A new report has found that the United States bird populations continue to decline, and pesticides are part of the reason. The study shows that neonicotinoid insecticides are linked to reductions in bird diversity, specifically between 2008 and 2014.
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The use of neonicotinoid insecticides is linked to a reduction of grassland and insectivorous birds, a 4% and 3% decline respectively for each type.
Because the pesticides cling to the stalk, nectar, and pollen of plants, multiple food types are impacted.
To make matters worse, the Trump administration recently rolled back restrictions on neonicotinoids and added a new type of neonicotinoids for use in 2019.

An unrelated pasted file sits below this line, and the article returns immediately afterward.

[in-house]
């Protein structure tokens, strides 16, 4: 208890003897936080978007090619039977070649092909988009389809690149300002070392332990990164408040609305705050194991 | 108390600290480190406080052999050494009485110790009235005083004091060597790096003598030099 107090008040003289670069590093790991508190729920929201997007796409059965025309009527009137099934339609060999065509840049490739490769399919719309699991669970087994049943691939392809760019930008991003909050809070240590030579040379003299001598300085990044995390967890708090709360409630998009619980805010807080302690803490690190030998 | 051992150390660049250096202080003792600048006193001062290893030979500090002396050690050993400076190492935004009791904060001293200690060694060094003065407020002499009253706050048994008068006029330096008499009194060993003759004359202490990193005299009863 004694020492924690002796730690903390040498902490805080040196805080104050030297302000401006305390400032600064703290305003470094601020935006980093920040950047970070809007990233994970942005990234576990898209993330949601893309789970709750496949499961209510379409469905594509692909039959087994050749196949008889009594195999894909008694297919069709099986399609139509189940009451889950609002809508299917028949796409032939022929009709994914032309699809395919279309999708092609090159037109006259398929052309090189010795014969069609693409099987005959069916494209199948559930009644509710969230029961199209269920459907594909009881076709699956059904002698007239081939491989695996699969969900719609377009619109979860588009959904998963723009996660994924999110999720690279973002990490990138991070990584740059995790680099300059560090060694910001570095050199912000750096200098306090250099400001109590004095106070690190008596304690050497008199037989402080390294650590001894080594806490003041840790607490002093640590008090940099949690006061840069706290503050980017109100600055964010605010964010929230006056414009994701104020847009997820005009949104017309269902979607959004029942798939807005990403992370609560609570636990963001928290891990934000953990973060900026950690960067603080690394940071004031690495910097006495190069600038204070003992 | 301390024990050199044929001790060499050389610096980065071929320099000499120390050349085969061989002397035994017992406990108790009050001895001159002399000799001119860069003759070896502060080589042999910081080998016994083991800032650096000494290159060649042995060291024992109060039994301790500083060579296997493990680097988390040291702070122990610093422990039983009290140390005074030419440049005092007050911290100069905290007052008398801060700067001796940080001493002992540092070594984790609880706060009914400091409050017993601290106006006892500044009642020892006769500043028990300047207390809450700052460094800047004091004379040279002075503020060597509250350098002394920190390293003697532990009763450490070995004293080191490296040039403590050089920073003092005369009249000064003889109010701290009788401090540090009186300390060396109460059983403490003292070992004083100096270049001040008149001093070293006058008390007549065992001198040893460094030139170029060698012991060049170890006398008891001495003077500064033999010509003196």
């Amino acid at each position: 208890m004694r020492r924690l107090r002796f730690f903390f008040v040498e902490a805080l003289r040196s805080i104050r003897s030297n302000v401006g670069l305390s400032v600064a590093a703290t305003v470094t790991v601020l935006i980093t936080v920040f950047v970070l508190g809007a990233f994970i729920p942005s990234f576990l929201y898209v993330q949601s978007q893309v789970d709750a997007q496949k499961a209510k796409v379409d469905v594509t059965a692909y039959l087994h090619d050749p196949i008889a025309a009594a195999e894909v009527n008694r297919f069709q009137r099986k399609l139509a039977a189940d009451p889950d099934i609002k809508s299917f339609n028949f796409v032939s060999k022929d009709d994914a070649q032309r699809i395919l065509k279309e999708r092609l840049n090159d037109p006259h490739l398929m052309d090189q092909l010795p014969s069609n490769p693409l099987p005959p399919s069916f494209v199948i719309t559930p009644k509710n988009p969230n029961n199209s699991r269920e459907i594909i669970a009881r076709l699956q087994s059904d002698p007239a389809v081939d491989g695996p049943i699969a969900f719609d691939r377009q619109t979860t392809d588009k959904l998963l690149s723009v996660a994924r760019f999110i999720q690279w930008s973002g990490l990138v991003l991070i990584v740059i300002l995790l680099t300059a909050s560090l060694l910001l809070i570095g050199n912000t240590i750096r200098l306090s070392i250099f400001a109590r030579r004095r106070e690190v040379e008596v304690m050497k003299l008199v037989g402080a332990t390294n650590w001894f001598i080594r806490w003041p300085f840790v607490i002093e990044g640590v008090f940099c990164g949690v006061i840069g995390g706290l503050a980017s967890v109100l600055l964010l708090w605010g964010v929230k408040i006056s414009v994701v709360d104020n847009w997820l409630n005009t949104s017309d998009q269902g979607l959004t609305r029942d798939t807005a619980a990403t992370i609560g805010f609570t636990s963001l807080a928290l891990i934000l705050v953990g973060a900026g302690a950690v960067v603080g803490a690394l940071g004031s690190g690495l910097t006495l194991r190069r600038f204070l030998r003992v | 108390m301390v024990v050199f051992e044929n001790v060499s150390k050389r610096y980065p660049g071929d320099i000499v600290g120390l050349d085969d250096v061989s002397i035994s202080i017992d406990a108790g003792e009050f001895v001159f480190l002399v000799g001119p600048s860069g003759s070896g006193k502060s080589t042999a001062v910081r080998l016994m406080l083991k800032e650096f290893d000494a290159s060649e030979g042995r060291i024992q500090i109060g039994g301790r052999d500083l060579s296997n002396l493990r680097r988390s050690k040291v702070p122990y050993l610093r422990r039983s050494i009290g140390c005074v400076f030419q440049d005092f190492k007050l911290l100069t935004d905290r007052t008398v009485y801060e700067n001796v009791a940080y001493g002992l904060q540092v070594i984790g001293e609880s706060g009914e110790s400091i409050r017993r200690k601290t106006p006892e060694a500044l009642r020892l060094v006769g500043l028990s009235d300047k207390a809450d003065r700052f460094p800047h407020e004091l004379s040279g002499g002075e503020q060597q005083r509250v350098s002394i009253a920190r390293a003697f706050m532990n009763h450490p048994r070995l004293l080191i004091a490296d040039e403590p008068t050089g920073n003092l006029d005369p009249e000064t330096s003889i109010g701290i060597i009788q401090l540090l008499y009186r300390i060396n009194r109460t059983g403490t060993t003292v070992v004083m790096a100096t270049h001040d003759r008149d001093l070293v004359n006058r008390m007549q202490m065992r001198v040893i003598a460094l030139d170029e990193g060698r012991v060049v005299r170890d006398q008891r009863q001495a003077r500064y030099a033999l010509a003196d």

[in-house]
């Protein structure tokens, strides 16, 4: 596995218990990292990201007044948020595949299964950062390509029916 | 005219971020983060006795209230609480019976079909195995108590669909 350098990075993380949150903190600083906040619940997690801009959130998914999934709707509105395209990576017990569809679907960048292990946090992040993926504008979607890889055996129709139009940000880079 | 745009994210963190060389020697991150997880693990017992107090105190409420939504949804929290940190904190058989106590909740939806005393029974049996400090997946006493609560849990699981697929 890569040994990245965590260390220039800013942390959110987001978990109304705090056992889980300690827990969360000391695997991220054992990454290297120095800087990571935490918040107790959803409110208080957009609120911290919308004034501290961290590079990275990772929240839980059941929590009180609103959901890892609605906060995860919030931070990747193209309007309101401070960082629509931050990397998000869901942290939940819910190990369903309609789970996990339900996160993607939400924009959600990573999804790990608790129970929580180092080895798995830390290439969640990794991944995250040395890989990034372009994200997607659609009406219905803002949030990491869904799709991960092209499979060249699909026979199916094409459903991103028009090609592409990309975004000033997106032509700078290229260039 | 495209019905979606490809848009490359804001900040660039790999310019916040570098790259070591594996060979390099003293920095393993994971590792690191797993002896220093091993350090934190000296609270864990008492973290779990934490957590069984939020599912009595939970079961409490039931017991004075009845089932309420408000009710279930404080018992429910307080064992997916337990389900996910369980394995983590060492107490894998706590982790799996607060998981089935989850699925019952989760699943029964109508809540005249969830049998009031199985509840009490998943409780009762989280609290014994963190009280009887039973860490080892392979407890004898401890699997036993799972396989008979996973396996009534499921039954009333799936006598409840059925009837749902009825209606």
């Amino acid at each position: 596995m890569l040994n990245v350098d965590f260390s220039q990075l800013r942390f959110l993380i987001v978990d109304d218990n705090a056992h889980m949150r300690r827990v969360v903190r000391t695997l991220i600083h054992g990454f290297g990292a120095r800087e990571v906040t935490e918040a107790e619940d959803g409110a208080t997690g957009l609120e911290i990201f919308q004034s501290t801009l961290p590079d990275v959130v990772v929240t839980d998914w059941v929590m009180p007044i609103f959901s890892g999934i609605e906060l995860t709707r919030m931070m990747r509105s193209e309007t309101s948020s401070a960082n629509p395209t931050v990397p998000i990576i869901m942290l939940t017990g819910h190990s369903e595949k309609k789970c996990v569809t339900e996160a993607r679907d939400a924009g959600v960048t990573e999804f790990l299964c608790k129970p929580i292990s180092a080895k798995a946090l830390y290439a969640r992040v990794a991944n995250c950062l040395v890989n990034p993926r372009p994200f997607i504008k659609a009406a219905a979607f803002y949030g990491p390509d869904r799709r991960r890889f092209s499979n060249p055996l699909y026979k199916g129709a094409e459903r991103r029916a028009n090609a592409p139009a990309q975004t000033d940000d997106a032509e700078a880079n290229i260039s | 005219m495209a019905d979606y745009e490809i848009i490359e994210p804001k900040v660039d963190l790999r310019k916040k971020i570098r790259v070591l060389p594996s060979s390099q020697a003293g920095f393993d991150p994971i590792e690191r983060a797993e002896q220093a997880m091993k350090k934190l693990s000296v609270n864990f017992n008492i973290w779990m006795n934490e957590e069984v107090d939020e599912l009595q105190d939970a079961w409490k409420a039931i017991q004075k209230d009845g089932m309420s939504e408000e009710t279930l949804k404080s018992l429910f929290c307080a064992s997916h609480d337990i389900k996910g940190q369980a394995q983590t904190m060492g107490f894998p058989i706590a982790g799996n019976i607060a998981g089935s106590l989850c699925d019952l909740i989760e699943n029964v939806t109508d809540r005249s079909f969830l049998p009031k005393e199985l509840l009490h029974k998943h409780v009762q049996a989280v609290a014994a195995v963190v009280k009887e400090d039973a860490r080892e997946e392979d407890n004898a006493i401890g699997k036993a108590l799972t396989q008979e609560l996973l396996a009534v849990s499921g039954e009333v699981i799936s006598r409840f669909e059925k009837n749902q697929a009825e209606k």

Over half of counties in the United States lost 10% of grassland birds to neonicotinoid use between 2008 and 2014.
More broadly, the United States and Canada have lost 29% of birds since 1970 due to climate change, habitat loss, and other factors.
Scientists are concerned about the impact on entire ecosystems that depend on birds. Madhu Khanna, a study co-author and associate director of research at the Institute of Sustainability, Energy, and Environment at the University of Illinois at Urbana-Champaign told the Guardian of the study, “Anything that can have an impact beyond what the target species are is concerning. Given the integrated nature of our ecosystem, the loss of any one part adversely affects the whole.”
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This article was first published by OneGreenPlanet on 8 September 2020. Lead Image Source : Joydeep_mukherjee/ Shutterstock.com.
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